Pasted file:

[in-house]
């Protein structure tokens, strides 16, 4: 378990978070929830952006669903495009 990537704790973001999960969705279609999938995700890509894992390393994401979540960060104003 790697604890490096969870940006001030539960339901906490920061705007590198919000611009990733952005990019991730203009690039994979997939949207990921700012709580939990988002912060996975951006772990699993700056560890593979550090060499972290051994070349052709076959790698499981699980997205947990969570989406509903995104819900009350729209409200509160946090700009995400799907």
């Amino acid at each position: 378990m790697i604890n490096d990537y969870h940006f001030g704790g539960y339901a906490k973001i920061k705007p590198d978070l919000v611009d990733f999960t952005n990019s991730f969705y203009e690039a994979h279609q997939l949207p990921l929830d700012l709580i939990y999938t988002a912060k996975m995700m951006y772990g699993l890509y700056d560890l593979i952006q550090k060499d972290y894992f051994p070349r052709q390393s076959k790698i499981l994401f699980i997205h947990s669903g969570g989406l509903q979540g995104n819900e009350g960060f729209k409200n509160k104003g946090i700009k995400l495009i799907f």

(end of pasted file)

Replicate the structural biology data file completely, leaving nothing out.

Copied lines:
[in-house]
């Protein structure tokens, strides 16, 4: 378990978070929830952006669903495009 990537704790973001999960969705279609999938995700890509894992390393994401979540960060104003 790697604890490096969870940006001030539960339901906490920061705007590198919000611009990733952005990019991730203009690039994979997939949207990921700012709580939990988002912060996975951006772990699993700056560890593979550090060499972290051994070349052709076959790698499981699980997205947990969570989406509903995104819900009350729209409200509160946090700009995400799907």
């Amino acid at each position: 378990m790697i604890n490096d990537y969870h940006f001030g704790g539960y339901a906490k973001i920061k705007p590198d978070l919000v611009d990733f999960t952005n990019s991730f969705y203009e690039a994979h279609q997939l949207p990921l929830d700012l709580i939990y999938t988002a912060k996975m995700m951006y772990g699993l890509y700056d560890l593979i952006q550090k060499d972290y894992f051994p070349r052709q390393s076959k790698i499981l994401f699980i997205h947990s669903g969570g989406l509903q979540g995104n819900e009350g960060f729209k409200n509160k104003g946090i700009k995400l495009i799907f």